The fight by other health professionals over the clause in the health bill didn't come as a surprise; infact it would have been a surprise if no dust was raised. This is borne out of the fact that the doctors who are supposed to be the head of the medical team have not been showing exemplary leadership in matters relating to the hospitals and the healthcare industry in general.The doctors usually find it difficult to carry the other professionals along when planning anything that cuts across board. When they finally have opportunity to sit on the table with our healthcare "colleagues" they engage themselves in exchange of words and show of power; they want to know who'll blink first. That's why they'll protest every move the doctors make, whether it's in the overall interest of the nation or not. A similar situation to what happened between the doctors and the Lab scientist is brewing between the doctors (community Physicians) and the community health workers (CHOs/CHEWs). The CHWs are trying to turn their program into a degree awarding program of about 5yrs duration, coming out with something like a Bachelor of Comm Health, and they are seriously working towards it; but instead of our Community Physicians providing leadership, say by drawing up their curriculum, setting minimum entry standards,regulating other standards before the degree can be awarded, they are busy fighting them and trying to block the move, which unfortunately have almost gotten NUC approval! Doctors should stop belittling themselves but rather should show exemplary leadership, this is the only way other healthcare professionals will have confidence in the doctors and won't be protesting every move we make!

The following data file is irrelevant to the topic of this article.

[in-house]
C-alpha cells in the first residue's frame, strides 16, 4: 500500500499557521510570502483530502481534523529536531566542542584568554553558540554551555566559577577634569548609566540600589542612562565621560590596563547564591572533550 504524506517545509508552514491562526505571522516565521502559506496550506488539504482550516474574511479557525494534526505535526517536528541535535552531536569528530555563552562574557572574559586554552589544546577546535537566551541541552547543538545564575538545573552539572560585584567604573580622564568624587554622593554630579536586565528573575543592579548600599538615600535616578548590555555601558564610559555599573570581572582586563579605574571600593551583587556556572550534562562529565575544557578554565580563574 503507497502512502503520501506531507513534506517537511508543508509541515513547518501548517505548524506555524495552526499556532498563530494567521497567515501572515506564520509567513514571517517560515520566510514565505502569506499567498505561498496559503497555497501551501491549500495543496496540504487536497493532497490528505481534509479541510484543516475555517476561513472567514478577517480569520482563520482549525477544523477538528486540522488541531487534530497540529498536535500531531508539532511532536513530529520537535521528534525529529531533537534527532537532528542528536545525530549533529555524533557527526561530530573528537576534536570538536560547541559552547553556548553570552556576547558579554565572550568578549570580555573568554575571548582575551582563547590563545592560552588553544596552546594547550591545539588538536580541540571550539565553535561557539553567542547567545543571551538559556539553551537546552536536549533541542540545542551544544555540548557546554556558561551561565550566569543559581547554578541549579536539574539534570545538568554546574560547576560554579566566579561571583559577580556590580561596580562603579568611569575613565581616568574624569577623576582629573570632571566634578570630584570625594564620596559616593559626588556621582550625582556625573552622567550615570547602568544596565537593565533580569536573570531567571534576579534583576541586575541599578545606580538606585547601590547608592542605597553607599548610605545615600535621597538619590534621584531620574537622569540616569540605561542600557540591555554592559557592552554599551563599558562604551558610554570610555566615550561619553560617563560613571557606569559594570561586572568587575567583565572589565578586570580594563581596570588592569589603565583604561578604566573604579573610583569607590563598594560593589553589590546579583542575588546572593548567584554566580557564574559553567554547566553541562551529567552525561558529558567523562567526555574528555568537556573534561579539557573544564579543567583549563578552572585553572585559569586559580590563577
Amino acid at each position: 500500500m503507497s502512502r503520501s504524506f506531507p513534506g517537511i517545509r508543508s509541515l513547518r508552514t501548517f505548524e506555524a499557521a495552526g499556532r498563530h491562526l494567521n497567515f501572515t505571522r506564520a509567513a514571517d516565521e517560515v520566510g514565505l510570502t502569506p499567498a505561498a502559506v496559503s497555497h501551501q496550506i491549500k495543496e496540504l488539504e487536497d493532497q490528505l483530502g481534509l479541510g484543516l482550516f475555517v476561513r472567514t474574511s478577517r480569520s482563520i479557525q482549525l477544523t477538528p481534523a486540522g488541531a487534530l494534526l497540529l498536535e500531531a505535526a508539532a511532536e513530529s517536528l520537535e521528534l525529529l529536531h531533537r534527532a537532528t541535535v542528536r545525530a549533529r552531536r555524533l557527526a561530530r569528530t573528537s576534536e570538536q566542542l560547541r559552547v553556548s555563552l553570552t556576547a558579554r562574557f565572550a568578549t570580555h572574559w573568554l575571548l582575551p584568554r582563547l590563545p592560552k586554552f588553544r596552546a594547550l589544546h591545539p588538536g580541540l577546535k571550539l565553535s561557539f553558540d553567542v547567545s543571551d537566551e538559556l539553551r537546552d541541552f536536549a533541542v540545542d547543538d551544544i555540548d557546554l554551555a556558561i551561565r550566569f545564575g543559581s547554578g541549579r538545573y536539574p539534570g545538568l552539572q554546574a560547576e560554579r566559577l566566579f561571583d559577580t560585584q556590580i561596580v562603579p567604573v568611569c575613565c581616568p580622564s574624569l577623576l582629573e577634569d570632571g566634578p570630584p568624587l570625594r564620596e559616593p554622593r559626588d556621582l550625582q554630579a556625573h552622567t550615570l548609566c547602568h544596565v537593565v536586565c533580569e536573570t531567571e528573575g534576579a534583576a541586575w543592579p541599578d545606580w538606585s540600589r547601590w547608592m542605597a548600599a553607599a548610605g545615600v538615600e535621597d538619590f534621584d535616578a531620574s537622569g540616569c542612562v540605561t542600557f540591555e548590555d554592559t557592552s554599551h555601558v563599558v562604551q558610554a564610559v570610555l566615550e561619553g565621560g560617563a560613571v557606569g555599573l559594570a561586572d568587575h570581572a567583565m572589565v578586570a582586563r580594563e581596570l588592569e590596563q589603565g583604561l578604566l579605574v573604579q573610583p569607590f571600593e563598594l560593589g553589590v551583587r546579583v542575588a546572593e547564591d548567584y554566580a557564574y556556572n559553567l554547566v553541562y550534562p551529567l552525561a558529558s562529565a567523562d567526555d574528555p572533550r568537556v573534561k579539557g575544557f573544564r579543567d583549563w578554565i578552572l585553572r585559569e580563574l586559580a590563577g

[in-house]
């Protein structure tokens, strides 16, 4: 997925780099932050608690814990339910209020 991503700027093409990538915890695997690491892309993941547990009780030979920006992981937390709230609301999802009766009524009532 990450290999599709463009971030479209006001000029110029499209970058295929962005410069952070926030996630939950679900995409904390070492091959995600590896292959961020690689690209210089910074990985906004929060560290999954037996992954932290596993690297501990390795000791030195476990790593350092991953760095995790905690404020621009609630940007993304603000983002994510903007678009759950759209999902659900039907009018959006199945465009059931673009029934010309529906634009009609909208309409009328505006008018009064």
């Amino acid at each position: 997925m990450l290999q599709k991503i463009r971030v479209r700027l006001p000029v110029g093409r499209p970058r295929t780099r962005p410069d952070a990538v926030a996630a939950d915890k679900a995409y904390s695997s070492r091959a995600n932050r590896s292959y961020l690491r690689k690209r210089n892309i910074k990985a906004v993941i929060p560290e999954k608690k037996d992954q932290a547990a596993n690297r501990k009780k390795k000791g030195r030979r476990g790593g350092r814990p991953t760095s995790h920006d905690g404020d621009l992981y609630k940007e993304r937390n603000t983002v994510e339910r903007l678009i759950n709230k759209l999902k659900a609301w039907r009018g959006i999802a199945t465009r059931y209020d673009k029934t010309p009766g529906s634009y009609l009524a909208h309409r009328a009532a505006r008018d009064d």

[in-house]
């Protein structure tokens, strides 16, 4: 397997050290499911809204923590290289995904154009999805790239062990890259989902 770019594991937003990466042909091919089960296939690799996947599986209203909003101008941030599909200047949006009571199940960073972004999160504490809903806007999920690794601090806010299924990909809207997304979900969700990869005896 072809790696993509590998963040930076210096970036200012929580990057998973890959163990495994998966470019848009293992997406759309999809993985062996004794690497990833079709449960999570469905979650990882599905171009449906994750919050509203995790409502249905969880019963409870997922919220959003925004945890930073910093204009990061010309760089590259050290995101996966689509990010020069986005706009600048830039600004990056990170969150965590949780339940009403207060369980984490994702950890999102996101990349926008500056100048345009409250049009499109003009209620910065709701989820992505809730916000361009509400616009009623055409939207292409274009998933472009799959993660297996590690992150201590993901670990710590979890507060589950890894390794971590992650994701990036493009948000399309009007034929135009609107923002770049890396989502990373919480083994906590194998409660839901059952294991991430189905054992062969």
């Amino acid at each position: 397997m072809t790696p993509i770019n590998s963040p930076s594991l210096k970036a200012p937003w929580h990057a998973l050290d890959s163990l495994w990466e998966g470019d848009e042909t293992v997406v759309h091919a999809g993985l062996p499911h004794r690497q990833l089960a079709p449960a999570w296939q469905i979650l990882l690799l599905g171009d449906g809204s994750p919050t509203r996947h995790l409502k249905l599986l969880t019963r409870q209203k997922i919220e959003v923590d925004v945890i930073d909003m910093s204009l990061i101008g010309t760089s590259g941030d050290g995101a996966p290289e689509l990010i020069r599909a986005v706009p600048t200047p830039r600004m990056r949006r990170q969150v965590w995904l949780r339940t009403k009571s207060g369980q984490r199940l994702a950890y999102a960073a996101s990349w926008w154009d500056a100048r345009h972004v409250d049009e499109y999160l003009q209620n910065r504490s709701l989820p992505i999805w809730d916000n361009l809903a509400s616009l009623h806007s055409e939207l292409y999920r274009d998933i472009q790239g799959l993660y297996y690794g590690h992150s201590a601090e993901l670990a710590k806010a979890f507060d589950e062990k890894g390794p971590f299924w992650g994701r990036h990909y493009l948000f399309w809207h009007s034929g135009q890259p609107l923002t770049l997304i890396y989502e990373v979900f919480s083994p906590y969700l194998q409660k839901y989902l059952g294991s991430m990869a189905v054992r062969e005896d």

Dr. Habeeb Salami
Clinician/Public Health Specialist

Anonymous said...

Chikwe, I regret this attack on your person and urge you to see the comment from Iregbu as one of those things holding us in Nigeria back where we award ourselves degrees and bask in the euphoria.